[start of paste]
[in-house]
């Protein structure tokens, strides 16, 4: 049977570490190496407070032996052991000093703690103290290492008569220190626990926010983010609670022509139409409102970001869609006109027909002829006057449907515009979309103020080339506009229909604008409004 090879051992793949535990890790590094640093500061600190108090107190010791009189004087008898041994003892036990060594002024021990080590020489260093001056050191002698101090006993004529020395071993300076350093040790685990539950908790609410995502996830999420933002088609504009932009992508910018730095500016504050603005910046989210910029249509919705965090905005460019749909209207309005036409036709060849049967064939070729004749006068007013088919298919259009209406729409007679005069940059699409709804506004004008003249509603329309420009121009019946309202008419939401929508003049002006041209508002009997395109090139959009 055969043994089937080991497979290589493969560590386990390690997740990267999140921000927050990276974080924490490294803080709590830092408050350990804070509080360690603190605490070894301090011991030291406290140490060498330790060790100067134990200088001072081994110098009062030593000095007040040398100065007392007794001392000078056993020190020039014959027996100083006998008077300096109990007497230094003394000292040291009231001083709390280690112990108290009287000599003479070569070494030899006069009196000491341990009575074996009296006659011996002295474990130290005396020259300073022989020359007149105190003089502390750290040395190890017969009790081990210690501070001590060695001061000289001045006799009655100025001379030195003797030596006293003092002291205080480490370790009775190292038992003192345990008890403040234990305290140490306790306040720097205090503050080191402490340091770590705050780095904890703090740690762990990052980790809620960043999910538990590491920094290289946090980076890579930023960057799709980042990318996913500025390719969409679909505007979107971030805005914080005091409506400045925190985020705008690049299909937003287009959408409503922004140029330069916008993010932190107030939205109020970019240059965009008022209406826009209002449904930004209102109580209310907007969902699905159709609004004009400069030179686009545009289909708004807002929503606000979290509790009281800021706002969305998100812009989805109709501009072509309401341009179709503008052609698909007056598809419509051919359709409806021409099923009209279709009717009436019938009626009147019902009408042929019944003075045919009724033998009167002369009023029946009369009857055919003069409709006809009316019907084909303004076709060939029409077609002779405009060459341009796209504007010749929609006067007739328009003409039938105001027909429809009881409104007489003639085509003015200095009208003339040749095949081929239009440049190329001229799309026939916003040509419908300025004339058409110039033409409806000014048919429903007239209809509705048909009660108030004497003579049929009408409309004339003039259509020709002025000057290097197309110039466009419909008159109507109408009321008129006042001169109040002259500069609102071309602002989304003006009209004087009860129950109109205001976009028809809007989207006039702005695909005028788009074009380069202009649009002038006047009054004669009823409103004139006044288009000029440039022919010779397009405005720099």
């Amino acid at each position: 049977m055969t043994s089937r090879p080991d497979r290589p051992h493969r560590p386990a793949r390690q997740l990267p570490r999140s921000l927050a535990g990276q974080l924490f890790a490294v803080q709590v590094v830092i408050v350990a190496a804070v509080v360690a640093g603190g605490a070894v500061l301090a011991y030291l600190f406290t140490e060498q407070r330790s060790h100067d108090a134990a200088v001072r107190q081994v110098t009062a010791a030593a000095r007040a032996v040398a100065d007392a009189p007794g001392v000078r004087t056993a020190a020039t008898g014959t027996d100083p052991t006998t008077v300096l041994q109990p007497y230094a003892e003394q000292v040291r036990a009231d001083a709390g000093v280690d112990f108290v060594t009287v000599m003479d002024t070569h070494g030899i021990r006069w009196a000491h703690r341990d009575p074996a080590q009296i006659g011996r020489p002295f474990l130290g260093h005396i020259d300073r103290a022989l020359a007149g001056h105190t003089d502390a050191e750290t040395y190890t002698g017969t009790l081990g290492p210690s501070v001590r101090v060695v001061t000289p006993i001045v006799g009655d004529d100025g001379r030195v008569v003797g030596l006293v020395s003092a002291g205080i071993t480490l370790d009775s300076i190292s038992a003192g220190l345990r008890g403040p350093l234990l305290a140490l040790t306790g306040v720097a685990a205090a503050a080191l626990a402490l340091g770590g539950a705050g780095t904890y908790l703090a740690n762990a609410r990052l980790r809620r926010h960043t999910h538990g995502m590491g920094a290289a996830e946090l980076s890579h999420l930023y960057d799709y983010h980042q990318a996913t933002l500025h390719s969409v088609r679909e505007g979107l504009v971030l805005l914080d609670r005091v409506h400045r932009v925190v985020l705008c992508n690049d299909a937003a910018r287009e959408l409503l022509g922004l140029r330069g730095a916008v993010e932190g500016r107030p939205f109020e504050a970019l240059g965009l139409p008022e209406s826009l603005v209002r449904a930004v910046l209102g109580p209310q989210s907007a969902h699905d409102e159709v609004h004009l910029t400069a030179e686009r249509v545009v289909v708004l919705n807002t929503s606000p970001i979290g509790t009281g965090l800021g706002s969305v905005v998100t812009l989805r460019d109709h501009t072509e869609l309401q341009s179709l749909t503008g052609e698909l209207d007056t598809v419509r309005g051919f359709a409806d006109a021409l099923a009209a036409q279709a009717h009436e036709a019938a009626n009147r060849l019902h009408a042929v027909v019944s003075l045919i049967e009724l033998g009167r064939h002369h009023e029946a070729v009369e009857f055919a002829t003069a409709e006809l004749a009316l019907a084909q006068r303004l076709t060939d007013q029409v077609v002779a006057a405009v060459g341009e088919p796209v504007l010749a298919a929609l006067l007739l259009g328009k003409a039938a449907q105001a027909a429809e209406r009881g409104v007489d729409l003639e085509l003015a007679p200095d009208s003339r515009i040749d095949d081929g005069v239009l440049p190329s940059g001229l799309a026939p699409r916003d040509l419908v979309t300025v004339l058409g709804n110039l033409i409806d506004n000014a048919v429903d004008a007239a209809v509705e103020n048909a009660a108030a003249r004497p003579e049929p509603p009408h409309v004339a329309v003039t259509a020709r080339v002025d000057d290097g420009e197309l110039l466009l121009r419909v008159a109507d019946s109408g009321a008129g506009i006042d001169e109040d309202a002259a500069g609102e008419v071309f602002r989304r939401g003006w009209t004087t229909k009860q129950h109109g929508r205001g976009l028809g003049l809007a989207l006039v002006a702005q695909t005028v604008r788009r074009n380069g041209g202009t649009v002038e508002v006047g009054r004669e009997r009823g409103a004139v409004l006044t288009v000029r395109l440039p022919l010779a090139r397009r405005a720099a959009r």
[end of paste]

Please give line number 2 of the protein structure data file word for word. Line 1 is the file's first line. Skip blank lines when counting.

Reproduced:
């Protein structure tokens, strides 16, 4: 049977570490190496407070032996052991000093703690103290290492008569220190626990926010983010609670022509139409409102970001869609006109027909002829006057449907515009979309103020080339506009229909604008409004 090879051992793949535990890790590094640093500061600190108090107190010791009189004087008898041994003892036990060594002024021990080590020489260093001056050191002698101090006993004529020395071993300076350093040790685990539950908790609410995502996830999420933002088609504009932009992508910018730095500016504050603005910046989210910029249509919705965090905005460019749909209207309005036409036709060849049967064939070729004749006068007013088919298919259009209406729409007679005069940059699409709804506004004008003249509603329309420009121009019946309202008419939401929508003049002006041209508002009997395109090139959009 055969043994089937080991497979290589493969560590386990390690997740990267999140921000927050990276974080924490490294803080709590830092408050350990804070509080360690603190605490070894301090011991030291406290140490060498330790060790100067134990200088001072081994110098009062030593000095007040040398100065007392007794001392000078056993020190020039014959027996100083006998008077300096109990007497230094003394000292040291009231001083709390280690112990108290009287000599003479070569070494030899006069009196000491341990009575074996009296006659011996002295474990130290005396020259300073022989020359007149105190003089502390750290040395190890017969009790081990210690501070001590060695001061000289001045006799009655100025001379030195003797030596006293003092002291205080480490370790009775190292038992003192345990008890403040234990305290140490306790306040720097205090503050080191402490340091770590705050780095904890703090740690762990990052980790809620960043999910538990590491920094290289946090980076890579930023960057799709980042990318996913500025390719969409679909505007979107971030805005914080005091409506400045925190985020705008690049299909937003287009959408409503922004140029330069916008993010932190107030939205109020970019240059965009008022209406826009209002449904930004209102109580209310907007969902699905159709609004004009400069030179686009545009289909708004807002929503606000979290509790009281800021706002969305998100812009989805109709501009072509309401341009179709503008052609698909007056598809419509051919359709409806021409099923009209279709009717009436019938009626009147019902009408042929019944003075045919009724033998009167002369009023029946009369009857055919003069409709006809009316019907084909303004076709060939029409077609002779405009060459341009796209504007010749929609006067007739328009003409039938105001027909429809009881409104007489003639085509003015200095009208003339040749095949081929239009440049190329001229799309026939916003040509419908300025004339058409110039033409409806000014048919429903007239209809509705048909009660108030004497003579049929009408409309004339003039259509020709002025000057290097197309110039466009419909008159109507109408009321008129006042001169109040002259500069609102071309602002989304003006009209004087009860129950109109205001976009028809809007989207006039702005695909005028788009074009380069202009649009002038006047009054004669009823409103004139006044288009000029440039022919010779397009405005720099």